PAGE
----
Simply put, I love coffee. My morning coffee is my favorite part of the day. I even travel with a mini espresso maker so that all my mornings can start with a steaming shot of rich, dark coffee.
Last summer, I became obsessed with a fresh approach to my favorite beverage — cold brewing. It's no more complicated than it sounds. Instead of running hot water through ground coffee, you use cold. And instead of straining the water through it quickly, you steep the grounds in it for longer, as much as 8 to 12 hours.
The result is a rich coffee concentrate that is so worth the wait. You then dilute the concentrate with either hot or cold water (more on that later) to produce a cup of coffee that is light, yet rich and virtually acid-free. This is because the grounds steep slowly, which is a gentler extraction process than traditional brewing. And it quite naturally makes the most amazing iced coffee, one of my favorite summer drinks.
When I started experimenting with making it at home, I made it in canning jars and old milk jugs. But straining the grounds at the end was always a bit of a hassle. A light went off in my caffeine-charged brain when I thought of my somewhat abandoned French press. The coffee press could brew and filter the coffee in one piece!
Of course, I'm hardly the first person to think of it. In fact, French press maker Bodum even has a model designed for cold brewing. That version comes with a lid for the overnight brew and the plunger part has a locking pourer “spout,” which allows you to keep the cold brew in the refrigerator for as long as it lasts. You just clean it and get rid of the coffee grounds when you are ready to make a new batch.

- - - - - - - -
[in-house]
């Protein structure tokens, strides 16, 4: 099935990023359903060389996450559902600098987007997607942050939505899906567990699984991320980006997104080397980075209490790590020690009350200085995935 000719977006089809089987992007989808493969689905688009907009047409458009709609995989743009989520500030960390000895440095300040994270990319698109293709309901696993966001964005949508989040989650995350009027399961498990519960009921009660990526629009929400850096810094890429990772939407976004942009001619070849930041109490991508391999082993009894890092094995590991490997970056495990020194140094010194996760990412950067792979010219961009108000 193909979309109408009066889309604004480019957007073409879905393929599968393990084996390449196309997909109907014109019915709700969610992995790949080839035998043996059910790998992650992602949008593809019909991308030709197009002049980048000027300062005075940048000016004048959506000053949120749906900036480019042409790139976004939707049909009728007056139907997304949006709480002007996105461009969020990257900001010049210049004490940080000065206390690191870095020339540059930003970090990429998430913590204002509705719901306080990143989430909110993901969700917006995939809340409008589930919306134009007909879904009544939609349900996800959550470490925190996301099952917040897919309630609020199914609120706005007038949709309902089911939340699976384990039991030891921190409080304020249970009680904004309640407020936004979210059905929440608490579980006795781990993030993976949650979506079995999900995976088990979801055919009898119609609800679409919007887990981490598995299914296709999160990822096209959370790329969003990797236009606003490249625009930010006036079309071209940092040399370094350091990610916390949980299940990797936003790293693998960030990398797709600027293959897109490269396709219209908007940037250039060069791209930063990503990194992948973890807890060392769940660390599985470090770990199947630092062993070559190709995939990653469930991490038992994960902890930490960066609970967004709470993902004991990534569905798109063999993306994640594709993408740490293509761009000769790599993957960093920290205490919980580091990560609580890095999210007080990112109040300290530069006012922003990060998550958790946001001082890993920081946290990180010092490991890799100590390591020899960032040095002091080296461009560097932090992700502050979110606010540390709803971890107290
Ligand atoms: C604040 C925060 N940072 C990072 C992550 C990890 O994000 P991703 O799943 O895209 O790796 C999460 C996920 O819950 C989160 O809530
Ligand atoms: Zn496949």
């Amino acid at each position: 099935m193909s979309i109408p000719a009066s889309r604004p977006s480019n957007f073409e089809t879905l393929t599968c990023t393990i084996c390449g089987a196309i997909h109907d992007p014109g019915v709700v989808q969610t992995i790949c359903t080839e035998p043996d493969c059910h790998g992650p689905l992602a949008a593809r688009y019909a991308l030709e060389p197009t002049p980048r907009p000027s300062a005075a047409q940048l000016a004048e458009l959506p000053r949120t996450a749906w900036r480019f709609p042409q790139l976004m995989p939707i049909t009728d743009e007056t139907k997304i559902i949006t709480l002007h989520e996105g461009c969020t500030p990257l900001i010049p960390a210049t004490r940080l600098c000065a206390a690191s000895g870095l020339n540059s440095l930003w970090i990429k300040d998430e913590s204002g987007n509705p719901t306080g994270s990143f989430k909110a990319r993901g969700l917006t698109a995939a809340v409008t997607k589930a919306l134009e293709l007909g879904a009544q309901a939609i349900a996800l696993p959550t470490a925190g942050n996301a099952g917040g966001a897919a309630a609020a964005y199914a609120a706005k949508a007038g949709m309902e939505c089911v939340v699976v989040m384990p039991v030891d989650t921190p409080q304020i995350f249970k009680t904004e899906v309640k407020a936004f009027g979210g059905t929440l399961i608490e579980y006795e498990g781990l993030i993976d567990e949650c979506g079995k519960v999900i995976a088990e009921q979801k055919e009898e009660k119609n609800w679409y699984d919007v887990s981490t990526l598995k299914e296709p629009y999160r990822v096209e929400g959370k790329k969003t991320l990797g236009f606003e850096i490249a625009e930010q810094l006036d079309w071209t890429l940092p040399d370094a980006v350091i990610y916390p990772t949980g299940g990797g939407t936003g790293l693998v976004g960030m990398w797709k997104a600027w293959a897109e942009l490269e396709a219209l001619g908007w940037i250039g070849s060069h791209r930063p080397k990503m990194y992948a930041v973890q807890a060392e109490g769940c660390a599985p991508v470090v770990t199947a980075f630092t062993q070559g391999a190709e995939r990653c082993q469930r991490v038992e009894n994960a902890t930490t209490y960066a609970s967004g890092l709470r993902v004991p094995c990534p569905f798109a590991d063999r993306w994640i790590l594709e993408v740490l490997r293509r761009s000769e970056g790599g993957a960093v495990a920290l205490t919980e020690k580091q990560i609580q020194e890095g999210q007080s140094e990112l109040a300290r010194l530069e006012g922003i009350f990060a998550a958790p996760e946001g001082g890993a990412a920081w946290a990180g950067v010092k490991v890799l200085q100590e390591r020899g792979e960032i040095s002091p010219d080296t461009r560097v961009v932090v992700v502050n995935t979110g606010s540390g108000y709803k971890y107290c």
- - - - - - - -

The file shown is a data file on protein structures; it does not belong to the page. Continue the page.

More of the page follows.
There are a few points to consider when making your perfect brew. For cold-brewed coffee, you must use coarsely ground coffee. If you use a fine grind, it will be difficult to strain the coffee and your iced coffee will be filled with sediment. I use a 4-to-1 ratio of water to coffee. It is easy to remember and makes a good strong coffee “concentrate,” but not too strong.
One of the reasons I love to use cold-brewed coffee for my iced coffee is that it doesn't get watered down when poured over ice. Traditionally brewed coffee loses its punch when the ice melts. But if you use the cold-brewed concentrate straight up, it can handle the ice without losing its flavor.
Another iced coffee tip along those lines — whenever you have leftover coffee (no matter how you make it), pour it into ice cube trays and freeze. Then when you make iced coffee, use those cubes instead regular ice. This way as the ice melts, your coffee just gets better and better rather than watered down.
A final note about sweeteners. Anyone who loves iced coffee surely has noticed that granulated sugar doesn't dissolve well in cold beverages. So instead use simple syrup (sugar and water mixed at a 2-to-1 ratio, simmered, then cooled), agave syrup or even maple syrup.
Cold brewed coffee
This recipe walks you through prepping the iced coffee and gives you the proper proportions for each serving. Since cream and sweetener are such an individual matter, we leave those to you.
Start to finish: 8 to 12 hours
4 cups spring water
1 generous cup coarse ground coffee
In a glass jar slightly larger than 1 quart, combine the water and coffee. Stir well. Cover the jar and refrigerate overnight, or at least 8 to 12 hours.
When ready to strain, uncover the jar and stir. Line a mesh strainer with several layers of cheesecloth, then set it over a large bowl. Pour the coffee mixture into the strainer and let the coffee concentrate drip into the pitcher. Depending on the size of your strainer, you may need to do this in batches. Discard the coffee grounds.
Pour the coffee concentrate into a clean glass jar and refrigerate until ready to drink.
To serve, fill tall glasses with ice and any desired sweetener or cream. Pour 1/2 cup of the coffee concentrate into each glass. Stir and serve immediately.